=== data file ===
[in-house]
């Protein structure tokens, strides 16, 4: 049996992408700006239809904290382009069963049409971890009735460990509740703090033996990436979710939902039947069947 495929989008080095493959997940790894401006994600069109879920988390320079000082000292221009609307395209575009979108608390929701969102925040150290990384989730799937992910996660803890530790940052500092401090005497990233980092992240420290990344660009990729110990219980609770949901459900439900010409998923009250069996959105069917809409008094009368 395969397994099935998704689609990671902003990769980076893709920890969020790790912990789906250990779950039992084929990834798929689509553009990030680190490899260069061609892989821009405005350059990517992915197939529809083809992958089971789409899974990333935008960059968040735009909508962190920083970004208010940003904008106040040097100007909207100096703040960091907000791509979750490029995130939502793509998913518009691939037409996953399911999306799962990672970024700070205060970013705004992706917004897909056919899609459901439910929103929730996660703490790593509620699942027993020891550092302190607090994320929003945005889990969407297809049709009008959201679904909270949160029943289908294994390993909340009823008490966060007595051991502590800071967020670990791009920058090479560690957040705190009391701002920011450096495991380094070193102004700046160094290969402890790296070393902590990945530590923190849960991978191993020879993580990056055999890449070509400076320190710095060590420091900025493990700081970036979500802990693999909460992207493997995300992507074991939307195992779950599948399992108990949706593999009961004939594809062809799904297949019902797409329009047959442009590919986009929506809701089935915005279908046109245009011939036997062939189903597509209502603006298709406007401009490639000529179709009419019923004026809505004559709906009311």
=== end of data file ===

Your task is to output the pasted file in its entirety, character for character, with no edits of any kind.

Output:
[in-house]
């Protein structure tokens, strides 16, 4: 049996992408700006239809904290382009069963049409971890009735460990509740703090033996990436979710939902039947069947 495929989008080095493959997940790894401006994600069109879920988390320079000082000292221009609307395209575009979108608390929701969102925040150290990384989730799937992910996660803890530790940052500092401090005497990233980092992240420290990344660009990729110990219980609770949901459900439900010409998923009250069996959105069917809409008094009368 395969397994099935998704689609990671902003990769980076893709920890969020790790912990789906250990779950039992084929990834798929689509553009990030680190490899260069061609892989821009405005350059990517992915197939529809083809992958089971789409899974990333935008960059968040735009909508962190920083970004208010940003904008106040040097100007909207100096703040960091907000791509979750490029995130939502793509998913518009691939037409996953399911999306799962990672970024700070205060970013705004992706917004897909056919899609459901439910929103929730996660703490790593509620699942027993020891550092302190607090994320929003945005889990969407297809049709009008959201679904909270949160029943289908294994390993909340009823008490966060007595051991502590800071967020670990791009920058090479560690957040705190009391701002920011450096495991380094070193102004700046160094290969402890790296070393902590990945530590923190849960991978191993020879993580990056055999890449070509400076320190710095060590420091900025493990700081970036979500802990693999909460992207493997995300992507074991939307195992779950599948399992108990949706593999009961004939594809062809799904297949019902797409329009047959442009590919986009929506809701089935915005279908046109245009011939036997062939189903597509209502603006298709406007401009490639000529179709009419019923004026809505004559709906009311």